With the proclamation of the dogma of infallibility,' says a Protestant historian, Catholicism reached the highest point of its developement. The principle of authority can go no further. Once this

* Politiques et Moralistes, ii. 97.
+ J. H. Newman, 'The Arians of the Fourth Century,' p. 36,

extreme height has been attained a reaction must necessarily follow; and the force which will bring about this movement is just this undue extension of the principle of authority. We have seen the waters of Ultramontanism rise in the course of this century. They have not been from all eternity ; they are but of yesterday. In the fifties they first grew greater and greater. As they came so will they go. (Sohm, ‘Kirchengeschichte im Grundriss,' p. 239.)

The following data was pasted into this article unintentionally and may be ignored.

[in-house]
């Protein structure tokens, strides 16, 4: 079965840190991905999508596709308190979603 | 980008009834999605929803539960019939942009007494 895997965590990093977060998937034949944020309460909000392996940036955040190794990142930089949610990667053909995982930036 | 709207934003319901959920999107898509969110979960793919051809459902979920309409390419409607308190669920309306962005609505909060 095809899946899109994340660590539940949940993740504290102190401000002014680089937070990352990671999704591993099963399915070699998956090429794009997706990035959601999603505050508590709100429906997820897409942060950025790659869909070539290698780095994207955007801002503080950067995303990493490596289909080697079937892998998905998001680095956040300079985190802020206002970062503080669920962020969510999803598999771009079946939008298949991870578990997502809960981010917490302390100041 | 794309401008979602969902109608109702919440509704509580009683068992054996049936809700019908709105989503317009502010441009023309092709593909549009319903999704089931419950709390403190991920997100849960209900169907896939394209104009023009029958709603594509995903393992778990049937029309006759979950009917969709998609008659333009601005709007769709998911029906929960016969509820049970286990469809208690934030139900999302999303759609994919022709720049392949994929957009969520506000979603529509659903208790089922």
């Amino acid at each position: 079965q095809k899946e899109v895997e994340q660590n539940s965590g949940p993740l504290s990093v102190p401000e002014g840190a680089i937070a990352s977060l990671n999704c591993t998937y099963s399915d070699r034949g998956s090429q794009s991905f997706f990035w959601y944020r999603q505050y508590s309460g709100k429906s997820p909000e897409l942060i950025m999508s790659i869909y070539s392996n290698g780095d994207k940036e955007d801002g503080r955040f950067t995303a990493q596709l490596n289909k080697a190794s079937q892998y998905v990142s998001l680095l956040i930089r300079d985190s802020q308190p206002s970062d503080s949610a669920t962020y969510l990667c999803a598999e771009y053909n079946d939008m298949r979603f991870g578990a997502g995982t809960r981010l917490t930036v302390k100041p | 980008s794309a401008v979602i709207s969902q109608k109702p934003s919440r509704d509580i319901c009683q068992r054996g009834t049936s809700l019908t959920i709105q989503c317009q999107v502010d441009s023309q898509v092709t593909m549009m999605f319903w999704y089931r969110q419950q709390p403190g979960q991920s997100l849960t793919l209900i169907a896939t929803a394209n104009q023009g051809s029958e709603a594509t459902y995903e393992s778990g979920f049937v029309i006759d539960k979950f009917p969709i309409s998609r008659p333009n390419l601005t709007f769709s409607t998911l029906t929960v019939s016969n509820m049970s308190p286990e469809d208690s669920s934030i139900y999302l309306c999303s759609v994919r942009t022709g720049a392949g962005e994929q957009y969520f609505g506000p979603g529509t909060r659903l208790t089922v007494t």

The thinkers of the last half of the nineteenth century aimed lower than their predecessors : their outlook over the future was more confused, their self-confidence smaller, their sense of limitation greater. The temper of this Journal, for example, in its early days was the reverse of Laodicean; its trumpet gave no uncertain sound. There were definite reforms to be carried out, and definite grievances to be remedied: the Whigs of 1802 knew what they wanted, and fought with entire conviction for their ends. Step by step they were attained, but the causes of discontent were moved rather than uprooted; the old problem of the One as opposed to the Many, and the Many as opposed to the One, was with us still. The Middle Liberalism, therefore, was less sure of itself than the Early: as the vastness of the field of knowledge became apparent, specialising was seen to be a necessity; the age of systems, of bird's-eye views of the universe, had been left behind. A disposition to distrust abstract thought showed itself: the temper of the time was critical rather than creative, historical rather than metaphysical; it accumulated materials for reconstruction rather than reconstructed; hence a seeming ineffectualness, an absence of positive results. The effect was, perhaps, a certain remoteness from actual life. A wide field of vision is good, and this involves haze on the horizon. But life is not all horizon: the foreground, the stage on which the action of the piece takes place, must be clear. The temper of the new century is at once more definite and more bent on action; and in these tendencies, perhaps, lies its danger. It is well to be definite if you know, but mischievous if you do not know : certainty is better than suspense of judgement, but only provided that sufficient motives for certainty are at hand. “Incidit in • Scyllam qui vult vitare Charybdim :' every generation reacts against the preceding, and this reaction is apt to go too far. There is among us a certain impatience of doubt, a disposition to rush to conclusions, to try experiments in difficult and delicate subject-matter, to act for the sake of acting rather than of acting prudently and well. But